Net refining, efficiency and CHP savings can reduce industrial sector energy use 27% below the 2050 “business-as-usual” forecast despite 84% higher industrial production.
Efficiency gains will double industrial energy productivity and thus halve industry’s primary energy consumption. The remaining energy requirements will shift away from coal and oil to biomass and natural gas.
Note: The large biomass inputs are driven in large part due to process energy required for biofuel production (in which the assumed efficiency is based on the corn-stover cellulosic ethanol process). The majority of the biomass inputs are derived from dedicated energy crops or agricultural residue from existing food crops.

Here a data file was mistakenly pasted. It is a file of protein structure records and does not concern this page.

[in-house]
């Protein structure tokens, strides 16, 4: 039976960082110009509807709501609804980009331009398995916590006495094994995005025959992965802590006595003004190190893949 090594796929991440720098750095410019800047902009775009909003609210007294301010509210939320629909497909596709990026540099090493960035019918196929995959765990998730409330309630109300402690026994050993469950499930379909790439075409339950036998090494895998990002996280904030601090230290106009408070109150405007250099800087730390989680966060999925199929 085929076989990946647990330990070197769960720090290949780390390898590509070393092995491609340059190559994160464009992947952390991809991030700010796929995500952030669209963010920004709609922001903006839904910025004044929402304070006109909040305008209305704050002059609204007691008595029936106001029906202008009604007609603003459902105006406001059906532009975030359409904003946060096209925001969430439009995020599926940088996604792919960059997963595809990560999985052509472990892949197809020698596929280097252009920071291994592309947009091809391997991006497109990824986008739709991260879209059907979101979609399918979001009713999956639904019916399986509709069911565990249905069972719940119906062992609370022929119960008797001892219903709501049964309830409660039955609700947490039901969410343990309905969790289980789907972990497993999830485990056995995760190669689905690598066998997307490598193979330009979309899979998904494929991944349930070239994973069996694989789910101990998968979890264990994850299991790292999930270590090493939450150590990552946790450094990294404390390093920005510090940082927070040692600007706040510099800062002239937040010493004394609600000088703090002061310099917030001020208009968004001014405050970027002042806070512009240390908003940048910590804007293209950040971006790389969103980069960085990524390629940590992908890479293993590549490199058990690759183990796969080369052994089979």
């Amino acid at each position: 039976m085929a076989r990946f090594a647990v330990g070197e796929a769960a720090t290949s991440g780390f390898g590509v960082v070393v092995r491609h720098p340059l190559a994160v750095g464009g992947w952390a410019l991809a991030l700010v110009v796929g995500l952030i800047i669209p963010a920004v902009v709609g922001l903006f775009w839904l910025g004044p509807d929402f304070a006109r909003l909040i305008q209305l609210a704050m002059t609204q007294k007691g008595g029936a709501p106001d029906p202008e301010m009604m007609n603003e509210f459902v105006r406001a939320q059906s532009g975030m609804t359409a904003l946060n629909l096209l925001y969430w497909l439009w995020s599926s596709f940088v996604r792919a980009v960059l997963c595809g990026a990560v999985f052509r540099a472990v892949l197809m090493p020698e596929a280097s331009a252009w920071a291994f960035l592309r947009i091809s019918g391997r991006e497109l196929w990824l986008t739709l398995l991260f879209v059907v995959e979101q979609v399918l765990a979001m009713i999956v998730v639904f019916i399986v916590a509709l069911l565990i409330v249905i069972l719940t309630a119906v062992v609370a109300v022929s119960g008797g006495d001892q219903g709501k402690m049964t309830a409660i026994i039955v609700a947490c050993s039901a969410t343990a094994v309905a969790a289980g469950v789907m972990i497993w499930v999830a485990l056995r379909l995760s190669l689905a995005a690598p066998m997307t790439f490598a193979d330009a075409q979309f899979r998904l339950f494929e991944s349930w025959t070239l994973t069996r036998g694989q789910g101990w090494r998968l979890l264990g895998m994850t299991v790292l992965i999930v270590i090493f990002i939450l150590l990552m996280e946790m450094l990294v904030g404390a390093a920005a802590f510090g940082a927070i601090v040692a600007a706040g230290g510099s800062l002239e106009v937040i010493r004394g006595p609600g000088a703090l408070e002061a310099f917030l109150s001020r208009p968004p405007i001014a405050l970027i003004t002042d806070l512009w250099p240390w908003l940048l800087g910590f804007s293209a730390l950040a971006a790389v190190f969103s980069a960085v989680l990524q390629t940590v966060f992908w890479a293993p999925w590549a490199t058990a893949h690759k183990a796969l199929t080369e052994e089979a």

RMI analysis using data from:
A. U.S. Department of Energy. “Annual Energy Outlook 2010 Energy Prices by Sector and Source, United States, Reference Case.” link
B. Xu, Tengfang, J. Slaa, and J. Sathaye. 2010. Characterizing Costs and Savings Benefits from a Selection of Energy Efficient Emerging Technologies in the United States. Lawrence Berkeley National Laboratory. link
C. Martin, N., E. Worrell, M. Ruth, L. Price, R. Elliott, and A. Shipley. 2000. Emerging Energy-Efficient Industrial Technologies. Lawrence Berkeley National Laboratory. link
D. Bailey, Owen, and Ernst Worrell. 2005. Clean Energy Technologies: A Preliminary Inventory of the Potential for Electricity Generation. Lawrence Berkeley National Laboratory, April. link